BWW Blog: THE RESIDUALS: 'Stay Away From My Footage, or I Will Cut You!'
In October, BroadwayWorld's webseries partner THE RESIDUALS completed a successful $20,000 KickStarter campaign to help fund their second season. Soon after, husband and wife co-creators Michael Paul Smith and Gillian Pensavalle began shooting Season Two; which will guest star SATURDAY NIGHT LIVE's Horatio Sanz and WICKED and SABRINA, THE TEENAGE WITCH's Jenna Leigh Green. Currently, Pensavalle, who serves as the series' editor, is neck deep in footage, but she took some time earlier this week to update the show's supporters:
Hello lovely Kickstarterers,
I hope you had a wonderful THANKSGIVING and you're enjoying the beginning of December, my absolute favorite month of the year. I've always loved December and not just because of the Christmas season and my birthday (but yeah, those are both big reasons). December just always felt like home to me. Last year, December gained a new association: editing. Here I am, for the second year in a row, editing THE RESIDUALS during my favorite month. It's awesome.
A lot of people ask me about the editing process so I thought I'd share a little bit of it with you, if that's okay.
Before Season One I had never edited a series before. My editing experience consisted of making short sketches or one minute hosting videos. I was very proficient at Final Cut Pro but I didn't know how to take hours and hours of raw footage - from all different angles - and put it together to make a series.
For me, editing begins on set. Not the physical act of editing, but thinking like an editor. The thing is, as co-creator/star/producer/makeup/etc it's hard to always do that. Plus I'll admit, I'm still learning as I go. Mike made a meticulous shot list, outlining every single shot and angle we would need.
But of course, things happen spur of the moment and in those times, I tried my best to anticipate what I'd need when I sat down to edit. Thankfully, our crew this season (Director of Photography Ed Caraballo and Sound Guru Sean Orr) helped with that.
Okay, so here's the process:
Every day on set, all the footage is transferred onto an external hard drive. Sometimes this happens twice a day to make room for more space on the memory cards in the camera and sound equipment. The entire series lives on a 4.5 inch x 3 inch black rectangle and I guard this thing with my life. If someone tries to go near it, I turn into Beatrix Kiddo in "The Showdown at House of Blue Leaves" in KILL BILL.
Fine, I don't actually use deadly force with Hattori Hanzo steel but you get the idea.
The first thing I do (Seriously, the first thing - I don't even take my jacket off) after Mike and I lug all of our gear up to our 4th floor walk up is turn my computer on and back up everything from the day on to yet another external hard drive.
Rinse and repeat for 6 shoot days.
Before I could start any type of editing, we had to do a ton of paperwork (see below post). After that was done, I dove into the precise and somewhat tedious job of audio syncing.
Ah, audio syncing.
You know how right before the director calls action, someone will stand in front of the camera, say the scene number, and clap a slate? The clap noise/motion is there as a marker so the audio and video can be easily synced together. On our set Carrie-Rachel Dean is appropriately known as the Slate Goddess.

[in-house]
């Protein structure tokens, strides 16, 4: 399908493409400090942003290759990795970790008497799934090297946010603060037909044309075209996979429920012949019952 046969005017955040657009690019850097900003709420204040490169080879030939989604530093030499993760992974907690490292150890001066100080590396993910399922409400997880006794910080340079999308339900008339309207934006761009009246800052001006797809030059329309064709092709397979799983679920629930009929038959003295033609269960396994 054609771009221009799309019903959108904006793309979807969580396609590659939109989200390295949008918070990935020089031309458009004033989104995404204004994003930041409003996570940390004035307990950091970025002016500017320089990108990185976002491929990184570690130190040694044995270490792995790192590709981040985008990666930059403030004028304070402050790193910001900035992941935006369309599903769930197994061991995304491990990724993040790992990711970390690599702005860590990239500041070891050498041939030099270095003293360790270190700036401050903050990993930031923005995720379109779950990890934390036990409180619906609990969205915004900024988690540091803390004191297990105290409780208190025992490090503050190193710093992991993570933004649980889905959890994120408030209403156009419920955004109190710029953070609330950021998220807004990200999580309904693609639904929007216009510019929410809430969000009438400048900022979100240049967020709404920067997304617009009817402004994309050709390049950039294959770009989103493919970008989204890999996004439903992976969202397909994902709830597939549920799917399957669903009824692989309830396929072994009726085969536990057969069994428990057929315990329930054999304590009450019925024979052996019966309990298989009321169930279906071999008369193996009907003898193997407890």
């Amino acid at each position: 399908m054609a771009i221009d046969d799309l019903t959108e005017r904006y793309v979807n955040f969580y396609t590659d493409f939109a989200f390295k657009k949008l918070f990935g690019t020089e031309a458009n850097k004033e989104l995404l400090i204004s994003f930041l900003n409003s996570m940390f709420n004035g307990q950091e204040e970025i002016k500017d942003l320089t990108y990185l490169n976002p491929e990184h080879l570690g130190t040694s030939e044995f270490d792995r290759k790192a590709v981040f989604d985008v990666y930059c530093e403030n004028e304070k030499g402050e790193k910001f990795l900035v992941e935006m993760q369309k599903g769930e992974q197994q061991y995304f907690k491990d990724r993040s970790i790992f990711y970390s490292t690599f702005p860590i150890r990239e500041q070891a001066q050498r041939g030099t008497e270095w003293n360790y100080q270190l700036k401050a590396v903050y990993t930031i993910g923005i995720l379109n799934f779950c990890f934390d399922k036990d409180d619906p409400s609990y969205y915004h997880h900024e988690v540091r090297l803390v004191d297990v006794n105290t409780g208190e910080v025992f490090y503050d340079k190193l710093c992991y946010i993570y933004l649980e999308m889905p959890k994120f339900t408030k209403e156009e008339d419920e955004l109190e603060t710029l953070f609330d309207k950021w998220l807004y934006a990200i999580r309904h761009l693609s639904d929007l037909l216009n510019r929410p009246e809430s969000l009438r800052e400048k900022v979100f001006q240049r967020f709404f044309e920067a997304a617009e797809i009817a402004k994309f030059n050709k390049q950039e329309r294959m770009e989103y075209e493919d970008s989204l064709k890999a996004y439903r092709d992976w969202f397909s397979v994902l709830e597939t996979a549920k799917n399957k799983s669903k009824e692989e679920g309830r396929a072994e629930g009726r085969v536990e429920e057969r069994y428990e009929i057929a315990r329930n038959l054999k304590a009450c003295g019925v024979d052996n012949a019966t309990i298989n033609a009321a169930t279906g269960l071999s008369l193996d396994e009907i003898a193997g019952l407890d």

There is software that will do this automatically but I don't use it. Some people think I'm making more work for myself but here's why I prefer to do it manually:
1) I get to see every single frame of footage we have. It was rare, but I couldn't always watch a scene being filmed. For example, sometimes I was changing/getting ready for my next scene, or I was transferring footage we already filmed. Anyway, audio syncing lets me see it all and watching everything helps me go into the editing process with an idea of what I have to work with.
2) Mike wrote a really funny script and we had amazing actors so it's also just fun to watch.
We had - and I'll lowball here - about 300 individual shots and let's say we had an average of 2 takes per shot (some only needed one take, others took four). That's at least 600 clips of audio syncing. So yeah, it took me a few weeks to get through it all.
But I did! And yesterday I started actually editing the footage together. Thanks to you, our generous backers, I'm able to edit the season in order. Last year, I was jumping around and editing during the weeks in between shoot days. It wasn't bad, it was just... different (just kidding, this time around is way better). I'm so excited that I get to put the season together as you're going to see it.
Editing the raw footage into scenes is actually just the beginning. It's the first round in what feels like thousands. But I'm so excited and thrilled to be doing it.
So far, I'm just about three scenes into the first episode and I'm working hard on taking breaks and drinking water so I don't turn into Ben Wyatt when he made 'Requiem for a Tuesday' on PARKS AND RECREATION.
Now if only I had a Letters to Cleo shirt.
Gillian Pensavalle is the co-creator/star/editor of the webseries THE RESIDUALS and also plays the role of Valere Winters. The episodes, and more information, can be seen on www.theresiduals.tv. Follow the show on Twitter @TheResiduals, and like it on Facebook.
1) The Residuals
2) Uma Thurman: Miramax
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